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Korean J Parasitol > Volume 58(6):2020 > Article
Li and Chen: Diagnostic Accuracy of Dermoscopy for Scabies

Abstract

The diagnostic accuracy of dermoscopy (DS) for scabies, a highly contagious parasitic disease, remains disputed. This study aimed to assess the diagnostic accuracy of DS in scabies, analyze the factors influencing DS, and explore its role in post-treatment evaluation. Patients with suspected scabies were randomly divided into 2 groups: 71 patients in the skin scraping (SS) group and 73 patients in the DS group. The diagnostic efficiencies of SS and DS in these groups were calculated. We also analyzed the influence of body part and investigator competence on the accuracy of DS. Then 16 body parts with typical signs of scabies were monitored by DS 2 and 4 day after sulfur ointment treatment. The sensitivity and specificity of DS were 98.3% and 88.5%, respectively. Hands, arms, and the abdomen had higher positivity rates than other body parts (P<0.001). The accuracy of dermatologists’ interpretations of images negative for scabies in the intermediate- and high-level groups was higher than that in the low-level group (P<0.001). At follow-up, the mites were still visible on 43.8% to 62.5% of the skin lesions 2 and 4 day after sulfur ointment treatment. These results showed that DS could significantly increase the accuracy of diagnosing scabies owing to its high sensitivity and specificity. Therefore, it may be useful for monitoring clinical responses to anti-parasitic treatment.

INTRODUCTION

Scabies, a common skin disease that affects more than 200 million people globally, was considered a neglected tropical disease by the World Health Organization in 2017 [1]. This infectious disease caused by S. scabiei var. hominis, which spreads easily through direct skin-to-skin contact and usually occurs in undeveloped, war-torn countries or regions [2]. However, scabies may still affect vulnerable populations in developed countries, such as students, aged people, or inpatients, leading to mini-epidemics in families, dormitories, or wards [3,4]. It usually presents with herpes, papulovesicles, nodules, and intense pruritus at night, which cause pain and disturbed sleep in the affected individuals. Accurate and prompt diagnosis of scabies, along with appropriate isolation and treatment, is crucial to preventing its spread [5]. At present, the diagnosis is primarily based on clinical manifestations and microscopic examination. Owing to the heterogeneity of clinical manifestations and false-negative results, this condition may easily be misdiagnosed during a clinical assessment.
Dermoscopy (DS), a noninvasive optical magnifying technique, has been used to aid in the diagnosis of scabies in recent years [6,7]. However, its accuracy is still disputed [810]. In this study, we assessed the diagnostic accuracy of DS for scabies, analyzed the factors influencing DS, and examined its role in monitoring clinical responses to anti-parasitic treatment.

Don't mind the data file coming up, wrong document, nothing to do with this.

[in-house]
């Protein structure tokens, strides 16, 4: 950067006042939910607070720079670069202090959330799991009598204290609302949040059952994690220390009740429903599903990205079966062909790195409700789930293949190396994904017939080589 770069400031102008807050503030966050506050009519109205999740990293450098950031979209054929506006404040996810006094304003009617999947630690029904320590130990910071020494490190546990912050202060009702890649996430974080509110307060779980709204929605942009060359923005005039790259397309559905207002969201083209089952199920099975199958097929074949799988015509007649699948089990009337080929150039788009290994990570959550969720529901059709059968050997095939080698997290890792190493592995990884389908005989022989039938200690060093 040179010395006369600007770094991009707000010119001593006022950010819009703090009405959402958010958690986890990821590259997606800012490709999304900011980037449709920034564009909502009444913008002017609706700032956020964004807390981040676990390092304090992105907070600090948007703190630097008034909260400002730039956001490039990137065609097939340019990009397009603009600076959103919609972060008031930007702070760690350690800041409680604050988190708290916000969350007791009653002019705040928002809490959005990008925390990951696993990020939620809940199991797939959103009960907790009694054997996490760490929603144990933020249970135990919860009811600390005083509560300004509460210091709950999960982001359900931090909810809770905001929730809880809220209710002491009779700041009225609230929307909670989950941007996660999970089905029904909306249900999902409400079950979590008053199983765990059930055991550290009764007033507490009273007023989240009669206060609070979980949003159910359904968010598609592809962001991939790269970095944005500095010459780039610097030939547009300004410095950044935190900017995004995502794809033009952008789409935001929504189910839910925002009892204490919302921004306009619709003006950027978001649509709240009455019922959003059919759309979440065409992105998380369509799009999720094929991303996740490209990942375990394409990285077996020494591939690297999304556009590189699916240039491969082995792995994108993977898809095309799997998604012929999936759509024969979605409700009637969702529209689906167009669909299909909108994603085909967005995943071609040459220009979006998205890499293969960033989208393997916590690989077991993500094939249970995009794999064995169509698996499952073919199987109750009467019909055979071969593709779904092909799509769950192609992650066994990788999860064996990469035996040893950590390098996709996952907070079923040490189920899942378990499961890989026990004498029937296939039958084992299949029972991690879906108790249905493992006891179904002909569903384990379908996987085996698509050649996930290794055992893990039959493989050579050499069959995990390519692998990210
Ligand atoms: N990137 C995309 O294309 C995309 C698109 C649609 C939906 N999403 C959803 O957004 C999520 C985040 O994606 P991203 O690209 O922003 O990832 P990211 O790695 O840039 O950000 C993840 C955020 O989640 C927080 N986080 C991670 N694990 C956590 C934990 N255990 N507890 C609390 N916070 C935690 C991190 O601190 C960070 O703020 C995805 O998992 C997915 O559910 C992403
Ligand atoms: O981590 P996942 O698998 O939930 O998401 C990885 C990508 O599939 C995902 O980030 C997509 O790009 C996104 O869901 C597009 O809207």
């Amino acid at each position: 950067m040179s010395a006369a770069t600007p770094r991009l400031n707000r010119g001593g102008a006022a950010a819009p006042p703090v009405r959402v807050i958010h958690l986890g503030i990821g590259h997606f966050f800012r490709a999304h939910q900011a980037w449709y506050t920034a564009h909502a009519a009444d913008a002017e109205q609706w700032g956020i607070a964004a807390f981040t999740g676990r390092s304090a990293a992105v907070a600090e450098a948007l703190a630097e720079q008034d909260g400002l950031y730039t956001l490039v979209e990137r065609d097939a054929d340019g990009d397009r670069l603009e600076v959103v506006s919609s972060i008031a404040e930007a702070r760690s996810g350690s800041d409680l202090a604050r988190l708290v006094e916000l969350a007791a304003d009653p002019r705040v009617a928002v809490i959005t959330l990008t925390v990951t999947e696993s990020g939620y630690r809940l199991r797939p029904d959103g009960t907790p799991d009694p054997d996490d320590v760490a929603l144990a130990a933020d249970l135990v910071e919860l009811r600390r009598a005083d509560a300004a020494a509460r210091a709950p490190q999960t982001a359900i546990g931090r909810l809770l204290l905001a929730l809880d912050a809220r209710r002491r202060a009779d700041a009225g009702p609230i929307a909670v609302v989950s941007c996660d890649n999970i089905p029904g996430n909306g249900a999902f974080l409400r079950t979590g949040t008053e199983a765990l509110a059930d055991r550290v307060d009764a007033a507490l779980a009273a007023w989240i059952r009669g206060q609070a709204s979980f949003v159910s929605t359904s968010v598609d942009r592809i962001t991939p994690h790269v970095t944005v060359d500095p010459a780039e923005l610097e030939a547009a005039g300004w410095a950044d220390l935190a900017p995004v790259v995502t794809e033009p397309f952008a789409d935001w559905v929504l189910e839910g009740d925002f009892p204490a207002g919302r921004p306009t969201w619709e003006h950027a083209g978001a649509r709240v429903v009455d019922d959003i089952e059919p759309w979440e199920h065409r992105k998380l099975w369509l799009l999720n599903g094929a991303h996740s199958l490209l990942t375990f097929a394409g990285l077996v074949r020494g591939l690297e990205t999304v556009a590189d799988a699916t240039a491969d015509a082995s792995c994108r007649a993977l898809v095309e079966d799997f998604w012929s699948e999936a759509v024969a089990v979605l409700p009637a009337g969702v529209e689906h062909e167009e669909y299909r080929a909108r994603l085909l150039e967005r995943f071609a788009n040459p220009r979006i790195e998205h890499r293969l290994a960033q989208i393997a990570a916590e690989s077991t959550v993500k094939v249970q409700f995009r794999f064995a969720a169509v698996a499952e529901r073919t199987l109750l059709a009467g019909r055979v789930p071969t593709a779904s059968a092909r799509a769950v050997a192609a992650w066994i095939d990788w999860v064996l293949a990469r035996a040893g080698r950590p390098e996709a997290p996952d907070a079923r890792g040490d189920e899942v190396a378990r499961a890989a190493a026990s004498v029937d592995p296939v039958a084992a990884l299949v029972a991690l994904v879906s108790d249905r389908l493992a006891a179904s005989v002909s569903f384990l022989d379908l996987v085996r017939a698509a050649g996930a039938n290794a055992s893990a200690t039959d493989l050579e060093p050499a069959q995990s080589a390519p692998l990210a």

MATERIALS AND METHODS

Ethics statement

The study protocol was approved by the Medical Ethics Committee of the First Affiliated Hospital of Chongqing Medical University. Ethical approval was given by the Medical Ethics Committee, the First Affiliated Hospital of Chongqing Medical University, and an approval was given under reference number 2017-127. Written informed consent was obtained from all study participants. All procedures were performed in accordance with the Declaration of Helsinki and relevant policies in China.

Patients

All patients suspected of having scabies based on clinical symptoms in the Department of Dermatology of the First Affiliated Hospital of Chongqing Medical University were prospectively enrolled in the study from June 10, 2017, to March 15, 2019.

Study design

Firstly, a dermatologist evaluated patients with a suspicion of scabies and recorded clinical data including sex, age, symptoms, and the location and characteristics of skin lesions (papules, vesicles, pustules, burrows, plaques, nodules, and severe itching). A total of 144 patients were included in the study and randomly divided into 2 groups: 71 patients in the skin scraping (SS) group and 73 patients in the DS group. There were no statistical differences in clinical features between the 2 groups (Table 1). Patients in the SS group were firstly referred to an investigator for SS examinations and then referred to another investigator for DS examinations. Patients in the DS group underwent the 2 diagnostic procedures in reverse order. When there was a discrepancy (negative SS finding/positive DS finding), an SS examination was performed on the positive site, guided by DS. Supplementary Fig. S1 presents a flow chart of the protocol for this study. Additionally, the relationships between the locations of lesions and positive results of DS were recorded.